The Saudi Arabia government is reportedly looking into the implementation of a Green Card for foreign investors in the Kingdom.
According to a report by Al-Hayat Arabic, Head of the Local Content and Private Sector Development Unit at the Council of Economic Affairs and Development, Advisor to the General Secretariat of the Council of Ministers, Fahad Al-Skeit said eligibility for the Saudi Green Card will be determined by a number of entities topped by the Ministry of Commerce and Investment.
In order to meet the eligibility criteria, applicants must possess scientific skills or professional qualities that are not abundantly available in the Kingdom, or they should be company owners who can invest in the country, said the report.
Al-Skeit also noted that availability of the card would be limited due to such criteria, and also because foreigners are able to obtain a Saudi investment license.
The move is reportedly part of the Kingdom’s focus towards mega privatisation plan to achieve Vision 2030, which is centred on the private sector.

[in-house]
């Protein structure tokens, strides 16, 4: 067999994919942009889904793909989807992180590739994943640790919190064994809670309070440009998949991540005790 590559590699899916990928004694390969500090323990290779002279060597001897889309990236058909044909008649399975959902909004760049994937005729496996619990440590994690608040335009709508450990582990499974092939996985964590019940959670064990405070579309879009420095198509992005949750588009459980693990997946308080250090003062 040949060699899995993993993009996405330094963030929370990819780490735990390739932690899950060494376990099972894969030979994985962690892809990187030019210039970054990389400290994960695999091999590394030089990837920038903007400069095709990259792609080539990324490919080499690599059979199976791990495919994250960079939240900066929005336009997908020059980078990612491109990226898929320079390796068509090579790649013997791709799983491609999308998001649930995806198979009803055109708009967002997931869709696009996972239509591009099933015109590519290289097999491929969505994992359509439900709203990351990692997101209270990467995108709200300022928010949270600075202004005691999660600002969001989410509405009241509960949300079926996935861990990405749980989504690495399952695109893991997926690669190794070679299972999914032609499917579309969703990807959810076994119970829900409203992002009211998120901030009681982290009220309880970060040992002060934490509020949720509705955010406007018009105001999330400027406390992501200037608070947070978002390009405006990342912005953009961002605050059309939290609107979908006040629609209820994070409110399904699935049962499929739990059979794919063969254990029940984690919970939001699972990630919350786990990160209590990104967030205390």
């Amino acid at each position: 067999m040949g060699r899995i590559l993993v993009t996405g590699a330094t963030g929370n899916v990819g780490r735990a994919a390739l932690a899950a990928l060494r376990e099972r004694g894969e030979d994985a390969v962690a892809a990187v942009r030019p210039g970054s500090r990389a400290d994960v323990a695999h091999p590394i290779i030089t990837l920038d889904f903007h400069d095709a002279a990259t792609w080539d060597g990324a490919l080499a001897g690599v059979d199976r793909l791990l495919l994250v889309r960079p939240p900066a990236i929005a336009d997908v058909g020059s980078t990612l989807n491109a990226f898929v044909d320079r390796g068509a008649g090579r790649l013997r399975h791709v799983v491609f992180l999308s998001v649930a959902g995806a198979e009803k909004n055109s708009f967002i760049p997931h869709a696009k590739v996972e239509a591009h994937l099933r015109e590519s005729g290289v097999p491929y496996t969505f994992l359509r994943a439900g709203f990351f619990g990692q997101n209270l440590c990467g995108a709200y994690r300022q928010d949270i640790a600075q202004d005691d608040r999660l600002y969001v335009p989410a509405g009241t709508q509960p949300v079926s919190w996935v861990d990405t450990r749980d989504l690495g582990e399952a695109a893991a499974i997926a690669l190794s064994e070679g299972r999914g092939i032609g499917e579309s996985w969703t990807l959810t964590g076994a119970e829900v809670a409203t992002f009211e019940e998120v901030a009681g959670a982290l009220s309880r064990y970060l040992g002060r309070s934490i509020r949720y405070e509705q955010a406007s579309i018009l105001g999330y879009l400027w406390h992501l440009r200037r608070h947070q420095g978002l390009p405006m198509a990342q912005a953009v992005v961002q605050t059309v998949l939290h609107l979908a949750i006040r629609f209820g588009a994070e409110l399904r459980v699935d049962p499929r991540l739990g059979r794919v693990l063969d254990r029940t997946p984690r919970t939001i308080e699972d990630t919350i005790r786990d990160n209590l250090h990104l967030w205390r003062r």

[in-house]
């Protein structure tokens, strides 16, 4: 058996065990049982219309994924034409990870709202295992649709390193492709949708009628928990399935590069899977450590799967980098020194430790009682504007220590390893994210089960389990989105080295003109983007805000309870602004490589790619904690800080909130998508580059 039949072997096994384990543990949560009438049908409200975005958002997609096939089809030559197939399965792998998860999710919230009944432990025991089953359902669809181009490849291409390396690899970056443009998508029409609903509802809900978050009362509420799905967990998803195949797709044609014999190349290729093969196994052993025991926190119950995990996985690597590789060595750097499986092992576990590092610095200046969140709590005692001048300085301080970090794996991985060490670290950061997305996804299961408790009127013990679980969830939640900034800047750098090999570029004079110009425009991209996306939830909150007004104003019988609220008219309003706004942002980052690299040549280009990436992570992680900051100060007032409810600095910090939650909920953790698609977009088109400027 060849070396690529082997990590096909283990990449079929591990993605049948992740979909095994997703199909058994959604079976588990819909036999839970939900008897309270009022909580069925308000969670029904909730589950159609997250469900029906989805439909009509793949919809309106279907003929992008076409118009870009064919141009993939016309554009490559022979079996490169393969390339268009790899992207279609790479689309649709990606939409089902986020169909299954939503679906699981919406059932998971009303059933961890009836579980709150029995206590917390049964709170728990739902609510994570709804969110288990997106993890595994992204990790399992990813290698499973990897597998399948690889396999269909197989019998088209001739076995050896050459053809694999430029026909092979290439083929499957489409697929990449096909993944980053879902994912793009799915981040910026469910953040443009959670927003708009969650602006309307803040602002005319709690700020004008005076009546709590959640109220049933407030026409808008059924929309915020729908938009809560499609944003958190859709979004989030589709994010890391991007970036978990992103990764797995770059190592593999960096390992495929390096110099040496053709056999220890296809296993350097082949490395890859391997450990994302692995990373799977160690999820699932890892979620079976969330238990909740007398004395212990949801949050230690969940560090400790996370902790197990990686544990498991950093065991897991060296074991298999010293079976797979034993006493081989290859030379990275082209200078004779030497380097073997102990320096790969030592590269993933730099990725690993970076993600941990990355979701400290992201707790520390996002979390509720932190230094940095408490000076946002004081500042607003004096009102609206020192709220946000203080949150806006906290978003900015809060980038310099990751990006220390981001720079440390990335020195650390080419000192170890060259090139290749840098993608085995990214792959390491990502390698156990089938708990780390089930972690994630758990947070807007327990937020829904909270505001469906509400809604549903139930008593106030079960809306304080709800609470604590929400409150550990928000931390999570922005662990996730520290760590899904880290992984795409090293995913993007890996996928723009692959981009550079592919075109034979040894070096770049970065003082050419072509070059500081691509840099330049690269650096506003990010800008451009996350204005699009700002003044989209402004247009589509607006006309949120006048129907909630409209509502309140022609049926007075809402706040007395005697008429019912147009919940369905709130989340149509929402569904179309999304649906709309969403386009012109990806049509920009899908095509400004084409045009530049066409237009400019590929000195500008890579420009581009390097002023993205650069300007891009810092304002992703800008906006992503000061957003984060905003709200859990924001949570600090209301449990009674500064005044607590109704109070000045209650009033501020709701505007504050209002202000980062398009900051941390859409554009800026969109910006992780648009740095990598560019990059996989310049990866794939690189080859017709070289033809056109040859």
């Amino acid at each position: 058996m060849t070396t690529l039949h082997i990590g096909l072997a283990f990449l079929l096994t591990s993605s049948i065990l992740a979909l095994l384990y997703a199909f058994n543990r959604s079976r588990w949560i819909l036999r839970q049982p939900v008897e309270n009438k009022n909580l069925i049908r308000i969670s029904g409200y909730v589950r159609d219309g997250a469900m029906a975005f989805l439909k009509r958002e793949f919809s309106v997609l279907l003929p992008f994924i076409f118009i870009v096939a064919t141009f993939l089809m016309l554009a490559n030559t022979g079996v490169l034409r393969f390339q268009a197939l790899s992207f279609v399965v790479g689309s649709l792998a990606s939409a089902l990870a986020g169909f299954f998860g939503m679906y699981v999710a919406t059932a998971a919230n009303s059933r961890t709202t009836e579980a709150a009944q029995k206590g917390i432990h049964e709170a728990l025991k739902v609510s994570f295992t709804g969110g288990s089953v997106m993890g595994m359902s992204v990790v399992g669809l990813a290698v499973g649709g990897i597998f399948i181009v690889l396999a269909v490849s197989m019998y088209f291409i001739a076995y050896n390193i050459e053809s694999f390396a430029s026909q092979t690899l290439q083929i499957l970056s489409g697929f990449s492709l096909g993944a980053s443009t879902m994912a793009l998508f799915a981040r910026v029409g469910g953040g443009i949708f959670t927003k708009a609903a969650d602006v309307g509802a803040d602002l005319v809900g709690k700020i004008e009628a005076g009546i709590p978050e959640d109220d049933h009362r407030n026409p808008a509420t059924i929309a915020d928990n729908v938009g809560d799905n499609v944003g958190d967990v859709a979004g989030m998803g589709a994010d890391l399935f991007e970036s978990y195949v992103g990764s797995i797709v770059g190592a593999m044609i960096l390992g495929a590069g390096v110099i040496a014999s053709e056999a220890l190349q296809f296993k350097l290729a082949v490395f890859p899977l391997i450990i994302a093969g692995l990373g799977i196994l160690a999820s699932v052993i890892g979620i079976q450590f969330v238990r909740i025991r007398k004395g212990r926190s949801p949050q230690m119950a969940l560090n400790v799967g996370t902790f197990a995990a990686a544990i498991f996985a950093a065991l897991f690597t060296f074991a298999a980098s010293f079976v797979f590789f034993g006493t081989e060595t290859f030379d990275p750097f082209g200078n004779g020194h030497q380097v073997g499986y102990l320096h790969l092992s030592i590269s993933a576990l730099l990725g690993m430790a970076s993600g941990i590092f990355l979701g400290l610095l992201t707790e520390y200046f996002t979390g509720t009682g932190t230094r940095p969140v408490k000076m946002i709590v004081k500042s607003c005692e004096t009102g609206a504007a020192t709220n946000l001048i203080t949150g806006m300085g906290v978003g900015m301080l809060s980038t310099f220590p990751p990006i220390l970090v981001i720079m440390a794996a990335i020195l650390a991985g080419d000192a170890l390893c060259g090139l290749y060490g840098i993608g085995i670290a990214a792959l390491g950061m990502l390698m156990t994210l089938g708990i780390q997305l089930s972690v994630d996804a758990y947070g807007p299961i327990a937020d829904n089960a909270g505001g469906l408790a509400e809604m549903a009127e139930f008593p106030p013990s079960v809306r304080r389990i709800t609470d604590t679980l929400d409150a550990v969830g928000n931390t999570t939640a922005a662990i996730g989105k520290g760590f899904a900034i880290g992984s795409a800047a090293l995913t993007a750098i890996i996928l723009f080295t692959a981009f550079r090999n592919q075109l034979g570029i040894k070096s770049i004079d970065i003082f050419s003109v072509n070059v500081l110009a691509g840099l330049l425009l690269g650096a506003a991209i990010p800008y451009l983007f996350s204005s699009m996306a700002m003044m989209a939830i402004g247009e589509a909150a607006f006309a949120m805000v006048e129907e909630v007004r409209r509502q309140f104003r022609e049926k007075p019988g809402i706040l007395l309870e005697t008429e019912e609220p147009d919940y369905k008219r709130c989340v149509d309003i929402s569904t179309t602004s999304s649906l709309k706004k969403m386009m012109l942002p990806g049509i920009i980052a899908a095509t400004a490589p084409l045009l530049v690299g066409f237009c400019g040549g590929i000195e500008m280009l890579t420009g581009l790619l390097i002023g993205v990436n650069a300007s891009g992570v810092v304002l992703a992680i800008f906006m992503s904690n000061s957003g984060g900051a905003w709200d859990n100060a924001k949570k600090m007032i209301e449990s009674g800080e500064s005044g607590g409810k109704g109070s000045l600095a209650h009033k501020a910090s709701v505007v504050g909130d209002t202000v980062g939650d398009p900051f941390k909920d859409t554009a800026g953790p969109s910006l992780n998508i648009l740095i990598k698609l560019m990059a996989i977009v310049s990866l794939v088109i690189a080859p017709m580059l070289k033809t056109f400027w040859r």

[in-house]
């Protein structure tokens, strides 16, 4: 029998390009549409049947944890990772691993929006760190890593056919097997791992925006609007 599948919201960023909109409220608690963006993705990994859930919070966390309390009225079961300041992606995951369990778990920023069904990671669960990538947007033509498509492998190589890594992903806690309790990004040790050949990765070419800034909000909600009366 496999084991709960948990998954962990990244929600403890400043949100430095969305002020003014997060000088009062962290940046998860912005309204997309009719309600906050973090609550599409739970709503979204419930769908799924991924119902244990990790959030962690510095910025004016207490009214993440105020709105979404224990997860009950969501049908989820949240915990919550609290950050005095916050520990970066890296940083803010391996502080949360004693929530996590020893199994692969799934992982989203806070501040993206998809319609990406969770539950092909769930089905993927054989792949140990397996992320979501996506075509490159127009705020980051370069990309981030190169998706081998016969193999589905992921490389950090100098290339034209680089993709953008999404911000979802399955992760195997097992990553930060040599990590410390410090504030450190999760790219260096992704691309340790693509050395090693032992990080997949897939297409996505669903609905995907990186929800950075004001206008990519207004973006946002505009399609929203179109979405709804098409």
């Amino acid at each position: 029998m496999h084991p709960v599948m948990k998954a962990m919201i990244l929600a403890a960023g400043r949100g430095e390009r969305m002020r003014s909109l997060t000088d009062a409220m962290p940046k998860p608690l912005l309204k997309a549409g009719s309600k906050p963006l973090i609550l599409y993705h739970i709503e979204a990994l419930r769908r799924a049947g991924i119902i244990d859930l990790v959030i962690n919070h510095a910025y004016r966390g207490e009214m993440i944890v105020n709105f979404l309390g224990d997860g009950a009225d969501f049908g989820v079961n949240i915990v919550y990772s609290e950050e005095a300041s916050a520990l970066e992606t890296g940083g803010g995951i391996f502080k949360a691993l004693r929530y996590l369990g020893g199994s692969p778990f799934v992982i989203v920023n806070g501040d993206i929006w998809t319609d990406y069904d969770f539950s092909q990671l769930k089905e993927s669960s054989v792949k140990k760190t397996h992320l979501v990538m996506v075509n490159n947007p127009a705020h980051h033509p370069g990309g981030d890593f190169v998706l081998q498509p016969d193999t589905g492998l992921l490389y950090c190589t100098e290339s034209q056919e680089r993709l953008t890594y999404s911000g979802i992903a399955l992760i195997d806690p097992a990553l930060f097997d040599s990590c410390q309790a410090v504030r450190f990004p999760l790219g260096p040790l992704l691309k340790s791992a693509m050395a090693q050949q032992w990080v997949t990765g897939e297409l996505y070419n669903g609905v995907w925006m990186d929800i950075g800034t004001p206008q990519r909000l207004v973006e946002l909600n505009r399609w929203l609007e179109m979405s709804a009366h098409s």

Al-Skeit also highlighted that the Kingdom plans to inject over SAR 200 billion ($53.3 billion) to stimulate the private sector during a four-year period. “We are talking about the launching of an integrated plan to stimulate the private sector. In this connection, 17 initiatives will be launched. The SR72 billion infusion is part of the SR200 billion. This is a huge investment by the state in the private sector due its confidence in the sector being the engine for development in the Kingdom,” he said.
The move to implement the Green Card, according to Al-Skeit, would also contribute to the growth of the Saudi economy and speed up knowledge transfer. He added that the foreign investor is considered to be a key factor in knowledge transfer.
“Among the fields we have focused on in the first plan is to upgrade efficiency and technology. There are important investments initially in order to raise the level of efficiency and technology in the private sector, in fields like telecommunications and energy efficiency. What is more important is to enhance the participation of small- and medium-sized enterprises (SMEs), as we have studied in several workshops the obstacles facing SMEs.”